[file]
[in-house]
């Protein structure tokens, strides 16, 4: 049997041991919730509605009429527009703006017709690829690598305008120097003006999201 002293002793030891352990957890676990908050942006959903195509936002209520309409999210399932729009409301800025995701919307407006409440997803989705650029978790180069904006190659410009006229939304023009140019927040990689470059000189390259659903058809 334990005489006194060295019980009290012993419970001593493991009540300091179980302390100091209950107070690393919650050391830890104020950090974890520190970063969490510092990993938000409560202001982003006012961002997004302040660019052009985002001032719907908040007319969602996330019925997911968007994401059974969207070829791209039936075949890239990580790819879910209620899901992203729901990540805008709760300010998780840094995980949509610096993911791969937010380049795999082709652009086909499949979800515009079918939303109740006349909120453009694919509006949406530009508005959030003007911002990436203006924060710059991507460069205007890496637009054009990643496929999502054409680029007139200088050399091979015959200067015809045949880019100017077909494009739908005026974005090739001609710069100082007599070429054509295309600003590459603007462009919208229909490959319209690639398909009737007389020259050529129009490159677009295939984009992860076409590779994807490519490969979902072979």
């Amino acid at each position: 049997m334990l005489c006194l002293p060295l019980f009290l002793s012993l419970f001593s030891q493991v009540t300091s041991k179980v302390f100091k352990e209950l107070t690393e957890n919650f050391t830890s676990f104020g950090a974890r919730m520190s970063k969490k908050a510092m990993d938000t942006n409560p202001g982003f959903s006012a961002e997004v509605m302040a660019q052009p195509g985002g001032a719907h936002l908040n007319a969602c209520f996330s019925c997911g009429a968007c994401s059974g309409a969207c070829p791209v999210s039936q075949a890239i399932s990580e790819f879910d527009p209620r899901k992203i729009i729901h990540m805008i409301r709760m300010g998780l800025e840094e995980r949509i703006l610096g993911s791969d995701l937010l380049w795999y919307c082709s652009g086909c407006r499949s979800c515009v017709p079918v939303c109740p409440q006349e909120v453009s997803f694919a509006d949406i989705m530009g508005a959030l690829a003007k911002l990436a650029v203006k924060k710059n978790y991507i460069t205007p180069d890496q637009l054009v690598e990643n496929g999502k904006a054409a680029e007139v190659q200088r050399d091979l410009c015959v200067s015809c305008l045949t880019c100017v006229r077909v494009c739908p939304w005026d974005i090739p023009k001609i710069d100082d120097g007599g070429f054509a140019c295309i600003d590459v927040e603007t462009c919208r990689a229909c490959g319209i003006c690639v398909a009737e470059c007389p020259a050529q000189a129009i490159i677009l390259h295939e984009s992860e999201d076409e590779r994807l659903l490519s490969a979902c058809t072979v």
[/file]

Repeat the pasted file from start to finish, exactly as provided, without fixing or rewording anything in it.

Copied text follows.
[in-house]
């Protein structure tokens, strides 16, 4: 049997041991919730509605009429527009703006017709690829690598305008120097003006999201 002293002793030891352990957890676990908050942006959903195509936002209520309409999210399932729009409301800025995701919307407006409440997803989705650029978790180069904006190659410009006229939304023009140019927040990689470059000189390259659903058809 334990005489006194060295019980009290012993419970001593493991009540300091179980302390100091209950107070690393919650050391830890104020950090974890520190970063969490510092990993938000409560202001982003006012961002997004302040660019052009985002001032719907908040007319969602996330019925997911968007994401059974969207070829791209039936075949890239990580790819879910209620899901992203729901990540805008709760300010998780840094995980949509610096993911791969937010380049795999082709652009086909499949979800515009079918939303109740006349909120453009694919509006949406530009508005959030003007911002990436203006924060710059991507460069205007890496637009054009990643496929999502054409680029007139200088050399091979015959200067015809045949880019100017077909494009739908005026974005090739001609710069100082007599070429054509295309600003590459603007462009919208229909490959319209690639398909009737007389020259050529129009490159677009295939984009992860076409590779994807490519490969979902072979």
């Amino acid at each position: 049997m334990l005489c006194l002293p060295l019980f009290l002793s012993l419970f001593s030891q493991v009540t300091s041991k179980v302390f100091k352990e209950l107070t690393e957890n919650f050391t830890s676990f104020g950090a974890r919730m520190s970063k969490k908050a510092m990993d938000t942006n409560p202001g982003f959903s006012a961002e997004v509605m302040a660019q052009p195509g985002g001032a719907h936002l908040n007319a969602c209520f996330s019925c997911g009429a968007c994401s059974g309409a969207c070829p791209v999210s039936q075949a890239i399932s990580e790819f879910d527009p209620r899901k992203i729009i729901h990540m805008i409301r709760m300010g998780l800025e840094e995980r949509i703006l610096g993911s791969d995701l937010l380049w795999y919307c082709s652009g086909c407006r499949s979800c515009v017709p079918v939303c109740p409440q006349e909120v453009s997803f694919a509006d949406i989705m530009g508005a959030l690829a003007k911002l990436a650029v203006k924060k710059n978790y991507i460069t205007p180069d890496q637009l054009v690598e990643n496929g999502k904006a054409a680029e007139v190659q200088r050399d091979l410009c015959v200067s015809c305008l045949t880019c100017v006229r077909v494009c739908p939304w005026d974005i090739p023009k001609i710069d100082d120097g007599g070429f054509a140019c295309i600003d590459v927040e603007t462009c919208r990689a229909c490959g319209i003006c690639v398909a009737e470059c007389p020259a050529q000189a129009i490159i677009l390259h295939e984009s992860e999201d076409e590779r994807l659903l490519s490969a979902c058809t072979v």